AISD: Outside Money, Mixed Results
AT LARGE POSITION 9
Kendall Pace: 37,842 (39.7%)
Hillary Procknow: 23,109 (24.2%)
Nael Chavez: 15,235 (16.0%)
Kazique J. Prince: 11,310 (11.9%)
Andy M. Trimino: 7,894 (8.3%)
Edmund T. Gordon: 3,622 (34.6%)
David "D" Thompson: 2,982 (28.5%)
P. Kevin Bryant: 1,963 (18.7%)
Stanton Strickland: 1,913 (18.2%)
Julie Cowan: 18,905 (77.4%)
Karen Zern Flanagan: 5,516 (22.6%)
Paul Saldaña: 5,541 (35.2%)
Kate Mason-Murphy: 5,391 (34.2%)
Monica Sanchez: 4,809 (30.5%)
Robert Schneider: 9,925 (52.0%)
Yasmin Wagner: 9,157 (48.0%)
Strange tides and strange money flowed into and through the Austin Independent School District trustee elections. Normally the most brackish of political backwaters, with four vacant seats and a sudden influx of dark money from "pro-reform" PACs, the already turbulent races made for some erratic results. One common prediction held, with UT chair of African and African Diaspora Studies Ted Gordon and former KIPP Austin charter co-founder David "D" Thompson heading to a run-off in District 1 (Northeast). However, the closing hours of the race were complicated by reports that the Texas branch of Leadership for Educational Equity – a DC-based pressure group replete with money from figures including former New York mayor Michael Bloomberg and IT venture capitalist Arthur Rock – was basically operating as a second campaign office for Thompson. Expect that to become a major part of the run-off debate.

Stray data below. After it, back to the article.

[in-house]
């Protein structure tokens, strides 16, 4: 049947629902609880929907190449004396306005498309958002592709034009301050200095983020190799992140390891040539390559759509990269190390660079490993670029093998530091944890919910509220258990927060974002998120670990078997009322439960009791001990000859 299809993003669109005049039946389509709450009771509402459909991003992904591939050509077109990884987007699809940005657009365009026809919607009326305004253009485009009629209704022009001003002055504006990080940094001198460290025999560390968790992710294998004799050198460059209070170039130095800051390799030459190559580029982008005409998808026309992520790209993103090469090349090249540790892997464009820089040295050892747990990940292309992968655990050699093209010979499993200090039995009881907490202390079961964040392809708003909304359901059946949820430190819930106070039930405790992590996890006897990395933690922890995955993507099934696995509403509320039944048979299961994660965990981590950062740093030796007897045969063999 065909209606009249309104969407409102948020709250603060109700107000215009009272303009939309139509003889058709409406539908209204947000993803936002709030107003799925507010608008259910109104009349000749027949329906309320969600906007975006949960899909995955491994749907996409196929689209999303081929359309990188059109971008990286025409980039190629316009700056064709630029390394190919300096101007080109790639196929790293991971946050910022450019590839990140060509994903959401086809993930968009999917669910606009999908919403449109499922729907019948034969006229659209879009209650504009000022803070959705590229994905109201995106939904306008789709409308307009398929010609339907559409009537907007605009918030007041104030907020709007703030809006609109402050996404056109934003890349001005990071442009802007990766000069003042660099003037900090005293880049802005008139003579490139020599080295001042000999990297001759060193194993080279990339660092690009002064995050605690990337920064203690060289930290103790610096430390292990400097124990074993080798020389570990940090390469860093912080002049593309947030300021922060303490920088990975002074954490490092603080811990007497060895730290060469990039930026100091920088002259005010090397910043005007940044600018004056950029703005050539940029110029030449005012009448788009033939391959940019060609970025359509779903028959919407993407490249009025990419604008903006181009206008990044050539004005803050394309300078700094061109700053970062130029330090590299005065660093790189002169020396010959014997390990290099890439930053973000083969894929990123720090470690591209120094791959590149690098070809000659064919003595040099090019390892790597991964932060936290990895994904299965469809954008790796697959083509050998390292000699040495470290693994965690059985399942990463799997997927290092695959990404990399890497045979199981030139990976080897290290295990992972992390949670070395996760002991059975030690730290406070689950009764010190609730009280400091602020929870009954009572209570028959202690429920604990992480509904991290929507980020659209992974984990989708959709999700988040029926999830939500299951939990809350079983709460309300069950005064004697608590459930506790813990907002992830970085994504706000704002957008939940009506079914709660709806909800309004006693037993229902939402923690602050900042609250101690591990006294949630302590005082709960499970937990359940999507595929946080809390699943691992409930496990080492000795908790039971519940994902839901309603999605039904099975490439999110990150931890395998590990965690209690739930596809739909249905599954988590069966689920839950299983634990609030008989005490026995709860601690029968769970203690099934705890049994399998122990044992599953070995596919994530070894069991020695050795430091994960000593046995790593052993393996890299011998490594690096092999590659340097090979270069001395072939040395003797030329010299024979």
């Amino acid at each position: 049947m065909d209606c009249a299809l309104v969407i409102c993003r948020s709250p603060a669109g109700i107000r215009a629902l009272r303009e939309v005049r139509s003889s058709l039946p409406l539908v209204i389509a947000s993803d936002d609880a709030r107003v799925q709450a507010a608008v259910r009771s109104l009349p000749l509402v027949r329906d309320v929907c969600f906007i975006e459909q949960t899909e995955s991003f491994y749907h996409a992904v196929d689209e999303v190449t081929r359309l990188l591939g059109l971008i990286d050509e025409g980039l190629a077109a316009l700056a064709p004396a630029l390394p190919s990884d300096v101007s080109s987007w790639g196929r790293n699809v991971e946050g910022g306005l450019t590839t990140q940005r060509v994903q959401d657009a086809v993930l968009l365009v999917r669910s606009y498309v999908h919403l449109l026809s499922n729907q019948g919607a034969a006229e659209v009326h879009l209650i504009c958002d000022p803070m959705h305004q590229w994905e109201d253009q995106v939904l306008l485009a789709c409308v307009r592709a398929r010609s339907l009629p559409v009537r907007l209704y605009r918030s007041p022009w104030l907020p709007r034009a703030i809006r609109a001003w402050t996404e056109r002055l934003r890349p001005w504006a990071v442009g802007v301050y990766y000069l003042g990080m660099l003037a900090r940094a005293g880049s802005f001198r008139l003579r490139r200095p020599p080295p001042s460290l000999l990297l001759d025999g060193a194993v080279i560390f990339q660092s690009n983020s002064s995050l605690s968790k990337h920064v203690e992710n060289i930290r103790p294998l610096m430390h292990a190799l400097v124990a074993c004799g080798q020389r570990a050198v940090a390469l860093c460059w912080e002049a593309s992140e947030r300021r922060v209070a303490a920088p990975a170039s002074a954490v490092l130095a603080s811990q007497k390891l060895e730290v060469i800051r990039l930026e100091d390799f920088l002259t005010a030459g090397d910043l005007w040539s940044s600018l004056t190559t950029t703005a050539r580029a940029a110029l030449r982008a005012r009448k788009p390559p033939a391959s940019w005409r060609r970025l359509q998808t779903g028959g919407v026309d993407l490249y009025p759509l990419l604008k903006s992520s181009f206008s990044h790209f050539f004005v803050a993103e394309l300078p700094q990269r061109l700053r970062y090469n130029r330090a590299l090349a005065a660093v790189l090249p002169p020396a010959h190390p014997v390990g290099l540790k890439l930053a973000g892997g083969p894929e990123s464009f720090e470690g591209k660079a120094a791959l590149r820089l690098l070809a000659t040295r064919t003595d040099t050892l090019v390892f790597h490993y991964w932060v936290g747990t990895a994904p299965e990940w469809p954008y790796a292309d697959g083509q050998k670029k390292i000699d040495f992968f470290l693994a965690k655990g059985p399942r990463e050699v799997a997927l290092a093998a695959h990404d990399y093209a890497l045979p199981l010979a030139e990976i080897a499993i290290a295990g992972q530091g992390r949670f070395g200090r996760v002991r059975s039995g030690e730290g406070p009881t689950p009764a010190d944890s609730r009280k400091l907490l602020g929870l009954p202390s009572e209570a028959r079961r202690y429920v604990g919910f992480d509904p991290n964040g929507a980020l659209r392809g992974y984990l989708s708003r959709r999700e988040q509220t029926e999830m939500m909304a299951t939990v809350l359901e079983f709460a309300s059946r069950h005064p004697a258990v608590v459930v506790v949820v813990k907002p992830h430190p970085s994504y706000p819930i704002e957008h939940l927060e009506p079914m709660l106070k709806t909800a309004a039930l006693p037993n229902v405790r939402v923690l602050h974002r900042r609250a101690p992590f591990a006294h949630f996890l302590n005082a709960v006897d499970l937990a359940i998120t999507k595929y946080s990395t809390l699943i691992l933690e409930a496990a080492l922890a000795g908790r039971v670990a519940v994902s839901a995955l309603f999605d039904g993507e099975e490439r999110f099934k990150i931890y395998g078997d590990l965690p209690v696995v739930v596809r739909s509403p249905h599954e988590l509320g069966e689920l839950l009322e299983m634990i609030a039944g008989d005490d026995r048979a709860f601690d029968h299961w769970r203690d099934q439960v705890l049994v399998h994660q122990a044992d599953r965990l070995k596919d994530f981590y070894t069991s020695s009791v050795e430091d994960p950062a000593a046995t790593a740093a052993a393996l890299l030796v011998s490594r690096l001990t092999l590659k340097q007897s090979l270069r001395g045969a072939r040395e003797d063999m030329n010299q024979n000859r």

Across town in District 6 (Southeast), longtime education advocate/district PR consultant Paul Saldaña was virtually neck and neck with former Ann Richards school teacher Kate Mason-Murphy, who ran a no-cash, word-of-mouth race, and surprisingly pushed former Austin Council of PTAs president Monica Sanchez into third place.
Even more surprising is the At-Large Place 9 race, where Education Austin's favored candidate Kazique Prince ran a distant fourth. Kendall Pace had a comfortable lead, but fell short of the 50% mark, and so faces a run-off with Hillary Procknow – the UT staffer who had essentially suspended her campaign to endorse Prince. Saying she was "just as surprised as anyone else," Procknow explained that she had been at home with her family when the results arrived. It was after midnight, when the final East Austin precincts reported, that she confirmed she would de-mothball her campaign, adding that she was "very heartened that people have listened to my message."
Only two of the five races avoided run-offs, with Julie Cowan up three-to-one over Karen Flanagan in District 4, and District 7 incumbent Robert Schneider with an eight-point lead in early voting, which dwindled to four, over challenger Yasmin Wagner. Schneider said he was "obviously very pleased and very much looking forward to serving the people of Southeast Austin." Like District 1, this was a target seat for another reform group: Between direct donations and dark money spending, Austin Kids First spent almost $40,000 on Wagner. Schneider said, "They're obviously a very pro-reform education group, and their idea of what's good for kids and what the definition in Austin is, are very different."